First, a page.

Invitation - Outdoors
Schedule of Performances Outdoors - August 15
Invitation - Indoor
Schedule Performances
Indoors August 28
Schedule Workshops
August 29
Ticket for Aug 28 and 29
Festival Committee
Press Release
Call for Submission
Dance Concert: August 28th, 2015. 7-9pm
Schimmel Auditorium, Pace University, NYC
An Evening of "Poetry, danced"
highlighting the literary content and languages of Indian classical dance repertoire
Click here for MAP and DIRECTIONS
Indoors: $35.00 General Admission, $30 IAAC members
Friday, August 28, 2015 from 7:00 PM to 9:00 PM
1. AISHWARYA BALASUBRAMANIAN in Bharatanatyam (from temples of Tamilnadu)
AISHWARYA BALASUBRAMANIAN is the senior-most student of Guru Acharya Choodamani Smt. Anitha Guha, with whom she began studying - and performing - at early age, stunning audiences with her grace, clarity of footwork and beauty of expression. Aishwarya is now among Chennai's most popular Bharatanatyam dancers, as witnessed by the many awards she has received from eminent cultural organizations of south India. Her dance school 'Arpanam' in New England is a branch of her guru's Bharatanjali.
Ajapa Natanam 'dance of the unuttered prayer' (16:30) [Varnam: verses in Telugu]
is said to be performed by Shiva in his form as Somaskanda (with wife Uma and son Skanda) in the temple of Vishnu at Thiruvarur. In the two main lines - pallavi and anupallavi - of the poem dedicated to this yogic form of Shiva, he is first addressed as a lover and asked to come quickly to her, and then described as the awe-inspiring deity seen in procession around the magnificent shrine.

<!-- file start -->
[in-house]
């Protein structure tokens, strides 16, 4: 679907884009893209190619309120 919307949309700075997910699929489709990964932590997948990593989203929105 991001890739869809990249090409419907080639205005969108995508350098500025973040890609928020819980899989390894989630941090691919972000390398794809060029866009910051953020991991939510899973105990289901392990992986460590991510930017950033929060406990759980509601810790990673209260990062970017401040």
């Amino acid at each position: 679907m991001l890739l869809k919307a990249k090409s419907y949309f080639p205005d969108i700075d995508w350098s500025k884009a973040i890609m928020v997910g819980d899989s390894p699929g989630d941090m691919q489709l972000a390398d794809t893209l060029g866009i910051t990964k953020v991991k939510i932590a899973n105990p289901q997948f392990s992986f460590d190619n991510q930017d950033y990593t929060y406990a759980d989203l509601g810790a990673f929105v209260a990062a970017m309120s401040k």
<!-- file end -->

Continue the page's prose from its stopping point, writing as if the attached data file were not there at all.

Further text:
2. PALLAVI KRISHNAN in Mohiniyattam (from temples of Kerala)
PALLAVI KRISHNAN A leading Mohiniyattam exponent, Pallavi is acclaimed for her versatility as performer, choreographer and teacher. Having trained in Mohiniyattam with Guru Kalamandalam Shankaranarayanan, she graduated in Dance/Kathakali at Shantiniketan - the only Indian dancer who is an alumnus of both of these legendary arts academies. Equally proficient in adavu (technique) and abhinaya (facial expression), she performs and teaches all over the world, and has received several honors for her contributions to Mohiniyattam and its repertoire.
Pingala (14:30) [lyrics in Malayalam]
Inspired by a poem in Malayali by mid 20thC Kerala poet Ulloor S. Parameswara Iyer, the dance depicts a courtesan, who transcends her worldly life because of spiritual revelation. We first see the beautiful Pingala awaiting her wealthy clients, confident of her prowess to lure men. Her haughtiness turns to anxiety and despair, as she realizes that she only valued her clients for their wealth. Thinking of the ephemeral nature of physical beauty and riches, she finds solace - and redemption - by focusing instead on Lord Rama, chanting his name and thinking of him, until she eventually attains moksha (release, salvation).
3. RAKESH SAI BABU in Chhau (from Mayurbhanj, Orissa)
RAKESH SAI BABUBorn into the royal family of Mayurbhanj (Orissa) renowned for its performance-cum-martial art, Rakesh belongs to the Gurukul Chhau Dance Sangam, a company of six dancers directed by his father and renowned for both traditional and innovative works. Versed in a range of dance forms, he has also choreographed musicals, stage shows and television specials. His primary mission, however, is to promote Mayurbhanj Chhau, through performances and workshops around India - and the world.